Give the Gift of Decluttering

While we at the Organizing Blog often preach minimalism, we still maintain a childlike sense of anticipation about finding brightly wrapped gifts under the tree with our names on it — not to mention the many hours of “retail therapy” that go into giving a thoughtful gift.

But the many new things you’ll give and receive during the holidays do take up space, and when left haphazardly around the home, they become clutter. And when left unchecked, clutter not only crowds tabletops, hallways and closets, it can crowd the mind.

That’s why some of the best gifts are ones that organize all of the stuff in one’s busy life into spaces that make sense — or even cut down on what and how much of any category of thing one hangs onto. Treat decluttering as a gift, and you can show you really care.

This year, try giving things that maximize the space already available in one’s home. SimpleMost suggests 19 clever gifts, for example, that will help your giftees create more storage space in kids’ rooms, mud rooms, kitchens and closets.

Another excellent gift at year’s end is a daily, weekly or monthly calendar, planner or journal. You can’t magically make someone into a Type A, but having a place to write down and organize one’s appointments is a great start. Self offers a number of options.

Some of the best gifts are things that hold other things. Sorting small, like items into a designated place can help keep them from scattering around the house or getting lost. Pop Sugar has selected a bunch of bins, hooks, caddies, shelves and holders that can contain the clutter in style.

You can also give a gift that doesn’t add to the clutter whatsoever. Anything that can be used up is a great choice — homebaked cookies, a nice bottle of wine or a gift basket of gourmet charcuterie. Or you can gift an experience with theater tickets, dinner out at a local restaurant or a spa treatment.

If you get something for which you just can’t find a place, there’s no shame in getting rid of it. The goodwill won’t go unappreciated— even though whatever it is might get lost in a heap of surplus stuff. Quietly set whatever it is aside and include it in your donation to so it can’t clutter your home.

Less clutter means less stress. And who doesn’t want that?!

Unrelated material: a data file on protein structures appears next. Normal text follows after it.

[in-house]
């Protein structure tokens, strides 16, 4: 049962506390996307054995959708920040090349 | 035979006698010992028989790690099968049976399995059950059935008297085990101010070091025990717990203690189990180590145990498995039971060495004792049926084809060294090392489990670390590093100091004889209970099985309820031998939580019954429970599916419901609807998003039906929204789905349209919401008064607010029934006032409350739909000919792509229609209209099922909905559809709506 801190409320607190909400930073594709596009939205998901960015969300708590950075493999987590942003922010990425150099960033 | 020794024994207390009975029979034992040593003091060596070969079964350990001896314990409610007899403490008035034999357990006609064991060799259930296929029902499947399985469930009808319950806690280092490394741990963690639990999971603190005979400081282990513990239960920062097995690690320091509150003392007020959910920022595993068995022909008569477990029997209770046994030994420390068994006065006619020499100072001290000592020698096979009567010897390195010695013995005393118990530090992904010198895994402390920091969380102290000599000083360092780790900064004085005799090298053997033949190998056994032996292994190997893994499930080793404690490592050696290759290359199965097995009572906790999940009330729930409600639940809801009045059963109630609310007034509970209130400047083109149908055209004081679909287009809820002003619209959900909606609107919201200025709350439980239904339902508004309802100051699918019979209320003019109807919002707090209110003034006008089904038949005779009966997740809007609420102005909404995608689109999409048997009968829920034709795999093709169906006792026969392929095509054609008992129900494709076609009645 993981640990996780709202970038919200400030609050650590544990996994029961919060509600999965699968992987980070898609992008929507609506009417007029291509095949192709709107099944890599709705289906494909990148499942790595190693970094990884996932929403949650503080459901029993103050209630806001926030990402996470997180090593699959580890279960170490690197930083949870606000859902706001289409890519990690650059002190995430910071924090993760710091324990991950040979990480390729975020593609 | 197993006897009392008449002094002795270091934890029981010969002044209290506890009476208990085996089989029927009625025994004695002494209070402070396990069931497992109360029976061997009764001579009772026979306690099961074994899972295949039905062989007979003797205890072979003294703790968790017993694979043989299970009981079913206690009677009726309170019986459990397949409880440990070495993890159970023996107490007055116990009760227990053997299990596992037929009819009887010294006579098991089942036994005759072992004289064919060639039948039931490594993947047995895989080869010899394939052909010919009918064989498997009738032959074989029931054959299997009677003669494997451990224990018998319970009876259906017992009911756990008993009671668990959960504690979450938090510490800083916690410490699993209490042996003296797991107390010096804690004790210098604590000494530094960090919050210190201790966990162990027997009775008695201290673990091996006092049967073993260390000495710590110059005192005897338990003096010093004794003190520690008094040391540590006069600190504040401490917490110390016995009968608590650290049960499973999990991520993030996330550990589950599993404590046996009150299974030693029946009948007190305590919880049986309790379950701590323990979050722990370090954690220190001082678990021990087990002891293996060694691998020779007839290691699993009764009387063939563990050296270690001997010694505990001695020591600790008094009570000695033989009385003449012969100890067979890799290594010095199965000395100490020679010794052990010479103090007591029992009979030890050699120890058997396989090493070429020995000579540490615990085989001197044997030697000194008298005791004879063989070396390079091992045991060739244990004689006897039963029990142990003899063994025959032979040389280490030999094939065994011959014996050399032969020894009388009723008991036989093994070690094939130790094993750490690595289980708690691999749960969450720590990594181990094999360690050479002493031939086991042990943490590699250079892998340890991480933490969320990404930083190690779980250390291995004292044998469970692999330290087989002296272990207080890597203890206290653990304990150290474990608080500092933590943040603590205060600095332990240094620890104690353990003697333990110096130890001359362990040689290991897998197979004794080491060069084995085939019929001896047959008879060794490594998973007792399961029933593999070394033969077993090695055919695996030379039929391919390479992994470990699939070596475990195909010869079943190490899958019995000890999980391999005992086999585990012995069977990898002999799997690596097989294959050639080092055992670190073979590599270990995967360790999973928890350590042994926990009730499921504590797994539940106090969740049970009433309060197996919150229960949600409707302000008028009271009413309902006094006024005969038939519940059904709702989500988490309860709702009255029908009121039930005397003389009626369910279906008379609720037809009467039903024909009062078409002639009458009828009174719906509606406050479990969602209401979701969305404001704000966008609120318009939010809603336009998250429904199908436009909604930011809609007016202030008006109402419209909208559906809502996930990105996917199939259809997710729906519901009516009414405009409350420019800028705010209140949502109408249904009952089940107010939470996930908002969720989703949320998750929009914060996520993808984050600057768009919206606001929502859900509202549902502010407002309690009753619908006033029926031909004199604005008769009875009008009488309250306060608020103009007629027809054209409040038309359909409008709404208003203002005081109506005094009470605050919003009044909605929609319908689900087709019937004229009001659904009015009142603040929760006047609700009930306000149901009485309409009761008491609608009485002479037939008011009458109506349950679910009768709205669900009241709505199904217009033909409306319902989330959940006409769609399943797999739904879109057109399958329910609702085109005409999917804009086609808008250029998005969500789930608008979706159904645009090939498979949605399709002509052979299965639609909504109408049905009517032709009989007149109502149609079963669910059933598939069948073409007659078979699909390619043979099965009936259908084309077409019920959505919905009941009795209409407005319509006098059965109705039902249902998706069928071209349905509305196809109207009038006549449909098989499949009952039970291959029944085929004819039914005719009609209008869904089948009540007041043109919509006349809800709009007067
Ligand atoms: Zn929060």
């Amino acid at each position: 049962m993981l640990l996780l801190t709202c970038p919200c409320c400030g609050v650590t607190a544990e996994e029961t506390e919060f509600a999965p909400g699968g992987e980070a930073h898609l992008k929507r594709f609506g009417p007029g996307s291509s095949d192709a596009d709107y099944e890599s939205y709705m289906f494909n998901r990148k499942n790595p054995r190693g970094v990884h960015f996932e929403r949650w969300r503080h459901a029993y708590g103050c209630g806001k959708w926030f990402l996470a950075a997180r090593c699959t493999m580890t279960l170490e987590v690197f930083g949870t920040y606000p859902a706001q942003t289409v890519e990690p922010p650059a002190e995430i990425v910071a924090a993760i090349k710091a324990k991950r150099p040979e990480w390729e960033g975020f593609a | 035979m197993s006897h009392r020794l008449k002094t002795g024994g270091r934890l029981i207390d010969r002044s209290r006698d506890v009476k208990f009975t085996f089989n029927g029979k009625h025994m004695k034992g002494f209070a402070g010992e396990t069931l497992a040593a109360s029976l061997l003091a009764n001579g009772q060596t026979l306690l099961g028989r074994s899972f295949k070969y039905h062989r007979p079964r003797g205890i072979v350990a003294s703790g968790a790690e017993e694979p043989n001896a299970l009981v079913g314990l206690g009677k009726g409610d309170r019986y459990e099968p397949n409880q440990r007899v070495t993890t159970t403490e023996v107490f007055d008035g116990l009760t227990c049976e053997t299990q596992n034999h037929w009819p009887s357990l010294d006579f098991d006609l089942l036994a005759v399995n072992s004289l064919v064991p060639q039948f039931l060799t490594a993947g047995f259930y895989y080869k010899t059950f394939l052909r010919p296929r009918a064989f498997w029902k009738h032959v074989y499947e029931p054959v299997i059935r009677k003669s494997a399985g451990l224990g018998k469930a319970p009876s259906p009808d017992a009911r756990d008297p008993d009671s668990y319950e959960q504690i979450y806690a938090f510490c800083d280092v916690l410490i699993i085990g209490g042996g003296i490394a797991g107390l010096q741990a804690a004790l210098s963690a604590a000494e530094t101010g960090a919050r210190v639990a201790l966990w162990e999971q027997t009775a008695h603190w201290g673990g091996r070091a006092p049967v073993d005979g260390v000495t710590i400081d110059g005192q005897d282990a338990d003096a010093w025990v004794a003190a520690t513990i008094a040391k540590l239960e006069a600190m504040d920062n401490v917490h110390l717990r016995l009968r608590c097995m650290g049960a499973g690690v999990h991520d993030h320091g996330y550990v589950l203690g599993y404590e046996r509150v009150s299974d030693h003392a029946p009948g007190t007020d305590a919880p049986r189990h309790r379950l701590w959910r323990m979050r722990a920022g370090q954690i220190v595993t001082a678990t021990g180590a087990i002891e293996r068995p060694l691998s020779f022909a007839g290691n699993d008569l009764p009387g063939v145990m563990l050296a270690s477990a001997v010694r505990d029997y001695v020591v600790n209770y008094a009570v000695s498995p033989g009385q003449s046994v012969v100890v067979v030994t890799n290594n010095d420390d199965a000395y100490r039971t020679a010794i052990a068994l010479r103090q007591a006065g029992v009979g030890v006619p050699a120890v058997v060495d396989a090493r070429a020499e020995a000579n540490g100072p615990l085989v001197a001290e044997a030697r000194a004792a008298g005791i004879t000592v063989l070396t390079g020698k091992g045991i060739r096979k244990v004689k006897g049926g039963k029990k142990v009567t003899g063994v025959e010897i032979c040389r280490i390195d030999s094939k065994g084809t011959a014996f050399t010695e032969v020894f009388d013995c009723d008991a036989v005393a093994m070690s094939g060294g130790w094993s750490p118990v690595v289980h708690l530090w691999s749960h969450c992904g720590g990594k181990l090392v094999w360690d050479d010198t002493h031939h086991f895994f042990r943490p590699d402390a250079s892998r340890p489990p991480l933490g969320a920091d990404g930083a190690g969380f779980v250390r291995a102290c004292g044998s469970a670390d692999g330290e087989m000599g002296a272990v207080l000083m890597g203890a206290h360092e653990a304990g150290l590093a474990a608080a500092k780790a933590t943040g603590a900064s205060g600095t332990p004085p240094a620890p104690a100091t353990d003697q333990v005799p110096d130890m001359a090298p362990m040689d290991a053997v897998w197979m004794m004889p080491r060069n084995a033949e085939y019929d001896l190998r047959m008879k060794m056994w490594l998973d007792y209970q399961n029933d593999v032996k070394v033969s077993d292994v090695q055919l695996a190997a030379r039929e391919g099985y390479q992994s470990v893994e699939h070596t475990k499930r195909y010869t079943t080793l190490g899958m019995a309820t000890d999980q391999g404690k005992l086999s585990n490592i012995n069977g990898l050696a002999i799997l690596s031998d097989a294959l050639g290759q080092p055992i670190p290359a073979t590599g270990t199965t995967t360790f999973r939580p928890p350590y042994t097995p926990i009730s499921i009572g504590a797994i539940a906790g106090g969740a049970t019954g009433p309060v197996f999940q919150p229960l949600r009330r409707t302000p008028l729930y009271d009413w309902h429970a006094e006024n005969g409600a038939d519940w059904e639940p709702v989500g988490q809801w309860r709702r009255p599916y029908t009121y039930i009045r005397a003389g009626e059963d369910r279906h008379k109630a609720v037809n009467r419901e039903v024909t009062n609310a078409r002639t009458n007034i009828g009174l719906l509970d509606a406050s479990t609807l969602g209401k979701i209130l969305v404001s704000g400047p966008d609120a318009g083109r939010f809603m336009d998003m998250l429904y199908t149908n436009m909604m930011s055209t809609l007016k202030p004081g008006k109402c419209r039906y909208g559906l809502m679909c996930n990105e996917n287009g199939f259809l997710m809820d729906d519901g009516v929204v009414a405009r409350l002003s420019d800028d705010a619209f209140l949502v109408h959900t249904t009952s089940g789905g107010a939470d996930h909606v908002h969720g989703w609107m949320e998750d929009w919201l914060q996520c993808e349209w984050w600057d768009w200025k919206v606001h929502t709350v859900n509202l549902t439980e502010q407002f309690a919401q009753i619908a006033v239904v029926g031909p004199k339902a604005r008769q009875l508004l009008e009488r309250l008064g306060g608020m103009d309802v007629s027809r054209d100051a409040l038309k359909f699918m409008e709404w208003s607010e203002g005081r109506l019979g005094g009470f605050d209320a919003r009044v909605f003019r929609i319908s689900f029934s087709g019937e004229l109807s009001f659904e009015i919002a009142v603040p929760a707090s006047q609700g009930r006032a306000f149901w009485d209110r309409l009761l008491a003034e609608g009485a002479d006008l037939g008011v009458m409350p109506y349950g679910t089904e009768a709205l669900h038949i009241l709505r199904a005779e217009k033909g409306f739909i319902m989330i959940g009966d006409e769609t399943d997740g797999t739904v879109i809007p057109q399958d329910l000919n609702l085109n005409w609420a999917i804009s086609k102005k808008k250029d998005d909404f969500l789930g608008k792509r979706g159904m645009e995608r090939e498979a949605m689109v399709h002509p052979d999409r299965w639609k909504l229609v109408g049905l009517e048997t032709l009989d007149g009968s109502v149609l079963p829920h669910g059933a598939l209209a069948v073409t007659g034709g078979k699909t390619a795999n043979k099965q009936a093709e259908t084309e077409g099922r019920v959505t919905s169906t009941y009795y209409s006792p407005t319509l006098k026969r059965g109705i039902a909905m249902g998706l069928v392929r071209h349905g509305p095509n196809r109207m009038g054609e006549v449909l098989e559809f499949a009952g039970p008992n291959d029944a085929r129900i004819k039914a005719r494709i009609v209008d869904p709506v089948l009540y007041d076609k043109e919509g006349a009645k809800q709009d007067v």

Declutter and Donate Ahead of the Holidays

The holiday season is upon us, and every day, retailers provide us with new incentives to spend: Black Friday, Small Business Saturday, Cyber Monday. But those thoughtful gifts and doorbuster deals can take up lots of space in an already-cluttered home. That’s why you should do a pre-Christmas decluttering, knowing that new stuff is on the way.

If you have children, there will definitely be new toys coming into the home, and you probably have huge bins of old toys that have fallen out of favor or are no longer age-appropriate. Sort through them and get rid of anything broken or incomplete, The (Mostly) Simple Life suggests, and involve kids in the process. Set aside anything that’s useful, but unused.

As you decorate the home, edit out any decorations that no longer make the cut. Whether it’s burned-out string lights, cracked tree ornaments or dog-eared accents, trash anything that’s too worn to fulfill its function. If something is still functional, but you don’t like it or want to display it, set it aside in a “donate” pile.

This is also an excellent time to take stock of cold-weather clothing. If there are items you won’t be wearing due to changes in sizes or styles, set them aside. At the same time, you can sort, streamline and store your summer wardrobe. Was there anything that spent the entire summer in your drawers and closets? Get rid of it!

Put all of the still-usable castoff decorations, games, toys, sweaters, swimwear and other goods into boxes and bags, and visit to schedule a pickup. If you do so quickly, many of your unique but unwanted items will be available to other shoppers for purchase ahead of Christmas — making their holidays happier.

When you give away the stuff you’re not using, it can find a new purpose with someone else who can really use it. They might actually want and enjoy that stuffed Santa or those old baby clothes. And when they purchase those disused items through a thrift store supplied by, they will help fund veterans’ programs throughout the year.

An added bonus? After you’ve done a thorough, pre-holiday decluttering, you’ll know better what you and your family need to buy new — making holiday shopping and gifting easier. Better still, you’ll have reclaimed the space in your home you need to store it. Start decluttering today — Giving Tuesday — for a happy holiday season!

The Declutterer’s Favorite Day

For those engaged in the war on clutter, today is the biggest holiday of the year. True, it may be better recognized across the pond, and there’s a good chance you won’t have the day off to celebrate. What’s more, the occasion’s original purpose isn’t even what many Americans think it is.

But the day after Christmas — Boxing Day — is truly a fantastic time to take inventory of all of the new stuff that came into your home during the holidays, begin taking down those festive decorations, and decide what you want to keep and store.

The likeliest explanation behind Boxing Day’s beginnings says that British nobles and merchants would reward workers for their year of service with boxes of food on the day after Christmas.

Today, however, the event is commonly assumed to be the day people should box up the special-occasion china, Christmas ornaments and gifts that accumulated under the tree, and clean the house for everyday use. And why not? Entertaining guests and exchanging gifts produces both trash and treasure.

Whether you can start your Boxing Day decluttering on Dec. 26 or not, start with the trash. Gather up the shredded wrapping paper, kinked ribbons, dog-eared greeting cards, cracked ornaments, chipped glassware and burned-out lights … and chuck ’em. You don’t want to be unpacking anything less-than-perfect 11 months from now.

Next, there are going to be things you got (or got out) for the holidays that you just don’t like enough to pack away for next year: holiday supplies, mismatched decorations, tired tchotchkes and other odds-and-ends. If they no longer fit your holiday scheme and are in decent shape, don’t hide them in a closet! Bag them up and set them aside.